Tendance Coatesy

Left Socialist Blog

The Burqa, Sarkozy and the British Left.

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Marceau Pivert (1895 – 1958): Socialist Secularist.

In a speech yesterday French president Nicolas Sarkozy stated that, “France is a country where there is no place for the burqa, where there is no place for the subservience of women,” he said in a speech on French national identity. (More here – in English)

Sarkozy is trying to hold a national discussion about what it is to be French. In terms of the nation. Central to it, he argues, is a conception of republican secularism (or more exactly Laïcité). Behind this is an attempt to obscure issues which divide France, his own free-market politics to begin with. Thus, most of the French left rejects the terms of Sarkozy’s ‘debate’.  However the stress on secularism has had an echo. This morning on French radio the Communist Mayor of the town where he made this speech welcomed the assertion of republican liberty through secularism

This is not a  surprise, Much of the French left recognises the need for a republic free of religious influence. It splits people on quasi-ethnic grounds. It introduces a powerful source of obscurantism into public life. Laïcité is where they draw the line against, notably, Islamism. Not that socialists of any stripe are uncritical of the French state: it is rent with inequalities and favours religious organisations indirectly by subsidies and recognition. It has a history of imperial rule, and neglect of the rights of the colonised. Still, unlike in Britain, the direct influence of religious politics is considered anathema. French leftists can draw on an atheist and anti-clerical tradition in the radical Enlightement that opposed slavery and imperial expansion (Diderot, Condorcet). The French Marxist left also has a strong secularist background. In the 1930s the non-Communist hard-left was particularly marked by this – Marceau Pivert  to the fore (here, French, and English, here).

Here is what part of that Left says. In mid-October the Parti de Gauche participated in a big Paris demonstration for women’s rights. The PG attacks Catholic attempts to restrict abortion rights, and all forms of religious oppression. This is their statement on the veil and the burqa (more Here).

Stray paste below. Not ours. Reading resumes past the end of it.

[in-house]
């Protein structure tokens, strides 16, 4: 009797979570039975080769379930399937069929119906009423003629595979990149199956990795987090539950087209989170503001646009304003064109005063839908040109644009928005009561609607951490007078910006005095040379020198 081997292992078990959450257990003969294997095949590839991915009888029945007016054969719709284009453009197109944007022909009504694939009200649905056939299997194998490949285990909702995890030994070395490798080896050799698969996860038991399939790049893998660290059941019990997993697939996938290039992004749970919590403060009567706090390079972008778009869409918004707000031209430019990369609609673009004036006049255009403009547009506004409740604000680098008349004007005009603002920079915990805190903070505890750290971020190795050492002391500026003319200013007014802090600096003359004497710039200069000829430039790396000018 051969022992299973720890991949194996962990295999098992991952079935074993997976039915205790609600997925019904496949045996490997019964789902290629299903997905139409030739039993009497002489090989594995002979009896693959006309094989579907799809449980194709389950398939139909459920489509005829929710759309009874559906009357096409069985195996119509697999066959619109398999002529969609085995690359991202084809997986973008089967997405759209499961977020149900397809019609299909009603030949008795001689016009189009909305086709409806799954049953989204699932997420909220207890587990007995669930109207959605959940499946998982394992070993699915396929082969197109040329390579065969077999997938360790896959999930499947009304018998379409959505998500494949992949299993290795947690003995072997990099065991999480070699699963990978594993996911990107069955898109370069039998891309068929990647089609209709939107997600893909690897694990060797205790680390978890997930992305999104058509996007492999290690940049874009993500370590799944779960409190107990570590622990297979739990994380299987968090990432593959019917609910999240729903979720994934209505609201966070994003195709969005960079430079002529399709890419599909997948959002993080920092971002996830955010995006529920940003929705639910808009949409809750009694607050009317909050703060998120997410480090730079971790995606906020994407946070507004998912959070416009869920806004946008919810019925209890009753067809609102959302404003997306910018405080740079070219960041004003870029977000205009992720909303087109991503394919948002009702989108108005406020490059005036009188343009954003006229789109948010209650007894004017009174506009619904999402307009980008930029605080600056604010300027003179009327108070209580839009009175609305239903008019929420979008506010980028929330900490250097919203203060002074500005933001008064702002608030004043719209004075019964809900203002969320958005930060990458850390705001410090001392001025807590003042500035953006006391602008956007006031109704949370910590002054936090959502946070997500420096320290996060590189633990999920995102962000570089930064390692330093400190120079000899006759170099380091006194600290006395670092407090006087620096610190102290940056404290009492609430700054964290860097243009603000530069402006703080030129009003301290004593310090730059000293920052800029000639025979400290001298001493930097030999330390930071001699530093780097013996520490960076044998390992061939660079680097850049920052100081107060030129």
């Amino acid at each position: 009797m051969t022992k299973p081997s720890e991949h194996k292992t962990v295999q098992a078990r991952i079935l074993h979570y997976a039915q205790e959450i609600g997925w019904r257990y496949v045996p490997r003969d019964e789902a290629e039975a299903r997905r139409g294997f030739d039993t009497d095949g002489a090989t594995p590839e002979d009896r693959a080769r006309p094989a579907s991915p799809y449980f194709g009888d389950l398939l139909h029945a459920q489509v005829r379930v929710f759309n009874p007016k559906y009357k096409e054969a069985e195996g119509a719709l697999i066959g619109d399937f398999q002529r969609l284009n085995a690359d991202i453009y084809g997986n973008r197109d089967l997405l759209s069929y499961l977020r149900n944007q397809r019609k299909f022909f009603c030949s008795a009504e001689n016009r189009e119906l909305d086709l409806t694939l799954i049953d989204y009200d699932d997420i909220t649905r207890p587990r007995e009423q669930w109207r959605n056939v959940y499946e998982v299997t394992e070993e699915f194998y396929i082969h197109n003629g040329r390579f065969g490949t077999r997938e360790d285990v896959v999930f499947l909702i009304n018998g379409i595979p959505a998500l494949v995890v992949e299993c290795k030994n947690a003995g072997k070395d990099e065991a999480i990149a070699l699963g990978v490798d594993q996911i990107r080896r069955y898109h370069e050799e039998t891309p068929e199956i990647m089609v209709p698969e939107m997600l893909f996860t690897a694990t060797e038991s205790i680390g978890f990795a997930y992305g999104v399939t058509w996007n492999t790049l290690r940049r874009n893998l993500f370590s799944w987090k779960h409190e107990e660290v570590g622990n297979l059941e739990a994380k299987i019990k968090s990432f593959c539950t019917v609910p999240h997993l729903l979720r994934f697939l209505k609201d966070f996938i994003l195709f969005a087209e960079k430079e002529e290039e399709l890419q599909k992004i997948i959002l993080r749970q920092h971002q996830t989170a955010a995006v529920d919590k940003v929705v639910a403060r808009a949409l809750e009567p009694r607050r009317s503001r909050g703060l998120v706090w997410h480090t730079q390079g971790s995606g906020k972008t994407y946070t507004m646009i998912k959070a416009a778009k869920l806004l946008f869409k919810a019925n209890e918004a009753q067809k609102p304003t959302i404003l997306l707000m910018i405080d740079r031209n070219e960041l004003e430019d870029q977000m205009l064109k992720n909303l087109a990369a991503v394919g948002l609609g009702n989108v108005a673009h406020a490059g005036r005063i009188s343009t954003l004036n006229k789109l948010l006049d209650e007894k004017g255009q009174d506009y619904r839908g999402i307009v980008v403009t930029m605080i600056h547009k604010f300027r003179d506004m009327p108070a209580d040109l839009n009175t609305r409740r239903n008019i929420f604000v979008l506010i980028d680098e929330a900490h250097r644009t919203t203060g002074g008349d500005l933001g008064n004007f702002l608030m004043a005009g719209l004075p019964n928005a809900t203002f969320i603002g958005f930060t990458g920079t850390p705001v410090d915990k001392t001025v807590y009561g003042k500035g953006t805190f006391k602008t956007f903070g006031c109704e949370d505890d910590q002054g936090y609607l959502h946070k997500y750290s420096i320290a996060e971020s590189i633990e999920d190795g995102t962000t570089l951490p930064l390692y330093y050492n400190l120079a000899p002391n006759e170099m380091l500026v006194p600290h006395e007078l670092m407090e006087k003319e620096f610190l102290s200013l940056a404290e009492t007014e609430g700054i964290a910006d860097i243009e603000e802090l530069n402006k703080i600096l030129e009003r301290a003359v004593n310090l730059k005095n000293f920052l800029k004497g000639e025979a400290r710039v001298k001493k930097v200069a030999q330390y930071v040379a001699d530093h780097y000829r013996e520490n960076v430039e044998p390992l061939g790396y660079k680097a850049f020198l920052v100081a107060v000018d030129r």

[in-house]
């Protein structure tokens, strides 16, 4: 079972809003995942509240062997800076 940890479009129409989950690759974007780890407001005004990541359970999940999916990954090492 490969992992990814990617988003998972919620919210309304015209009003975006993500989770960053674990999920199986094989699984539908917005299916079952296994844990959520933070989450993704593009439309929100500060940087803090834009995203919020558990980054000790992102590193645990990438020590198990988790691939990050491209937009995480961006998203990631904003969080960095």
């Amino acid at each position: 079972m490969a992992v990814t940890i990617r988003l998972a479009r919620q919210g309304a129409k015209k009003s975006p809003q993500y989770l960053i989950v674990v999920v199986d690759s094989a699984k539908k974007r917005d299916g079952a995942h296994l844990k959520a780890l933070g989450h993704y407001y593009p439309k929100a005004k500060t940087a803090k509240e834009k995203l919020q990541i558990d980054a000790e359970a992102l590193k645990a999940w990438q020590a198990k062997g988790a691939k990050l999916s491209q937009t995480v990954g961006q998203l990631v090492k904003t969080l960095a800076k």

Le développement de l’islam radical contribue à la multiplication du port du voile et du voile intégral ; le port de la burqa est l’illustration emblématique d’une régression des droits et de la dignité des femmes, il est le symbole de la soumission des femmes, qui affecte la notion même de personne comme membre de l’association politique.

The development of radical Islam has contributed to an increase in veil, and total-veil display; wearing the burqa is the emblematic sign of a regression in the area of women’s rights and dignity. It is the symbol of women’s submission, which affects the very notion of a person as a part of political life.

This seems a fair starting point.

Why don’t we in Britain on the left  work from these premises on this issue? We have our own anti-clerical Enlightenment figures. Think of Tom Paine. To begin with.

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Written by Andrew Coates

November 13, 2009 at 10:58 am

One Response

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  1. […] In the tradition of Marceau Pivert and Tom Paine: Andrew Coates on laïcité. […]

    Trot notes « Poumista

    November 16, 2009 at 3:10 pm


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